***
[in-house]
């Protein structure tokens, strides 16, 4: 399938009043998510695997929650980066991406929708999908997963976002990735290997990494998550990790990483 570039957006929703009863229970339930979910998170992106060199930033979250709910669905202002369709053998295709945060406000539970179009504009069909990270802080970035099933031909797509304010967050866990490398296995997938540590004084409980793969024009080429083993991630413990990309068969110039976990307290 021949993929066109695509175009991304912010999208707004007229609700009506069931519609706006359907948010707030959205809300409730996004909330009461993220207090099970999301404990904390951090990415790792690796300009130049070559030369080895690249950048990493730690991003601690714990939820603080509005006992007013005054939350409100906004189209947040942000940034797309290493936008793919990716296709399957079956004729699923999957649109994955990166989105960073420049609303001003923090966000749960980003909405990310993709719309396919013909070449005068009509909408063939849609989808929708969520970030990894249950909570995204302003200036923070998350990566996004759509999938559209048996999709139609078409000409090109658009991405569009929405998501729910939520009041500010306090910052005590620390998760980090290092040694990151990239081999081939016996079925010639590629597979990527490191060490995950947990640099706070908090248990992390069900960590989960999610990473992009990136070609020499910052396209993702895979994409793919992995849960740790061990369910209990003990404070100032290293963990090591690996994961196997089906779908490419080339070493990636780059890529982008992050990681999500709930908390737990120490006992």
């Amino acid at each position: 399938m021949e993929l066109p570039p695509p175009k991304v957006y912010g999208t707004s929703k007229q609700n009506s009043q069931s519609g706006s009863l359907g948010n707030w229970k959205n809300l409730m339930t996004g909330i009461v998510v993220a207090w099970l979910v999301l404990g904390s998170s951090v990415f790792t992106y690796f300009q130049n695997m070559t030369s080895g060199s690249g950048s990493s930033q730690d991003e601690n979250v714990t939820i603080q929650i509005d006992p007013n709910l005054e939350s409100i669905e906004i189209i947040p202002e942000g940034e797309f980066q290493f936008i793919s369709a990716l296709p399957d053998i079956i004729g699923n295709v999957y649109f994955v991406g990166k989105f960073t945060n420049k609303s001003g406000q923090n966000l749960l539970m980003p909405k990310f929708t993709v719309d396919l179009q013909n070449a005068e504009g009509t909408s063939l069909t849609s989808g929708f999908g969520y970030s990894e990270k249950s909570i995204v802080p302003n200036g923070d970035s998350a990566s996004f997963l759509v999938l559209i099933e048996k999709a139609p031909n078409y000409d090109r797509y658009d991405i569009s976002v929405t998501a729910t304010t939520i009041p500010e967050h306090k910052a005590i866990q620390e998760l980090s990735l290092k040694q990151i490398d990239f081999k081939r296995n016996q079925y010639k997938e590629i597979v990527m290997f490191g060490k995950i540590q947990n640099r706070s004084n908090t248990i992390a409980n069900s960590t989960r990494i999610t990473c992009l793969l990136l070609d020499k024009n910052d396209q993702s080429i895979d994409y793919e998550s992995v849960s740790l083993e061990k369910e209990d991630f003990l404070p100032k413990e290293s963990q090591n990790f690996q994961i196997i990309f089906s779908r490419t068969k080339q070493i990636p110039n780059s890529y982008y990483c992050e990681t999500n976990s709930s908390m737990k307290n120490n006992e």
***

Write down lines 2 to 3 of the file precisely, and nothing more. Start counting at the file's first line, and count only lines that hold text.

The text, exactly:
């Protein structure tokens, strides 16, 4: 399938009043998510695997929650980066991406929708999908997963976002990735290997990494998550990790990483 570039957006929703009863229970339930979910998170992106060199930033979250709910669905202002369709053998295709945060406000539970179009504009069909990270802080970035099933031909797509304010967050866990490398296995997938540590004084409980793969024009080429083993991630413990990309068969110039976990307290 021949993929066109695509175009991304912010999208707004007229609700009506069931519609706006359907948010707030959205809300409730996004909330009461993220207090099970999301404990904390951090990415790792690796300009130049070559030369080895690249950048990493730690991003601690714990939820603080509005006992007013005054939350409100906004189209947040942000940034797309290493936008793919990716296709399957079956004729699923999957649109994955990166989105960073420049609303001003923090966000749960980003909405990310993709719309396919013909070449005068009509909408063939849609989808929708969520970030990894249950909570995204302003200036923070998350990566996004759509999938559209048996999709139609078409000409090109658009991405569009929405998501729910939520009041500010306090910052005590620390998760980090290092040694990151990239081999081939016996079925010639590629597979990527490191060490995950947990640099706070908090248990992390069900960590989960999610990473992009990136070609020499910052396209993702895979994409793919992995849960740790061990369910209990003990404070100032290293963990090591690996994961196997089906779908490419080339070493990636780059890529982008992050990681999500709930908390737990120490006992």
């Amino acid at each position: 399938m021949e993929l066109p570039p695509p175009k991304v957006y912010g999208t707004s929703k007229q609700n009506s009043q069931s519609g706006s009863l359907g948010n707030w229970k959205n809300l409730m339930t996004g909330i009461v998510v993220a207090w099970l979910v999301l404990g904390s998170s951090v990415f790792t992106y690796f300009q130049n695997m070559t030369s080895g060199s690249g950048s990493s930033q730690d991003e601690n979250v714990t939820i603080q929650i509005d006992p007013n709910l005054e939350s409100i669905e906004i189209i947040p202002e942000g940034e797309f980066q290493f936008i793919s369709a990716l296709p399957d053998i079956i004729g699923n295709v999957y649109f994955v991406g990166k989105f960073t945060n420049k609303s001003g406000q923090n966000l749960l539970m980003p909405k990310f929708t993709v719309d396919l179009q013909n070449a005068e504009g009509t909408s063939l069909t849609s989808g929708f999908g969520y970030s990894e990270k249950s909570i995204v802080p302003n200036g923070d970035s998350a990566s996004f997963l759509v999938l559209i099933e048996k999709a139609p031909n078409y000409d090109r797509y658009d991405i569009s976002v929405t998501a729910t304010t939520i009041p500010e967050h306090k910052a005590i866990q620390e998760l980090s990735l290092k040694q990151i490398d990239f081999k081939r296995n016996q079925y010639k997938e590629i597979v990527m290997f490191g060490k995950i540590q947990n640099r706070s004084n908090t248990i992390a409980n069900s960590t989960r990494i999610t990473c992009l793969l990136l070609d020499k024009n910052d396209q993702s080429i895979d994409y793919e998550s992995v849960s740790l083993e061990k369910e209990d991630f003990l404070p100032k413990e290293s963990q090591n990790f690996q994961i196997i990309f089906s779908r490419t068969k080339q070493i990636p110039n780059s890529y982008y990483c992050e990681t999500n976990s709930s908390m737990k307290n120490n006992e």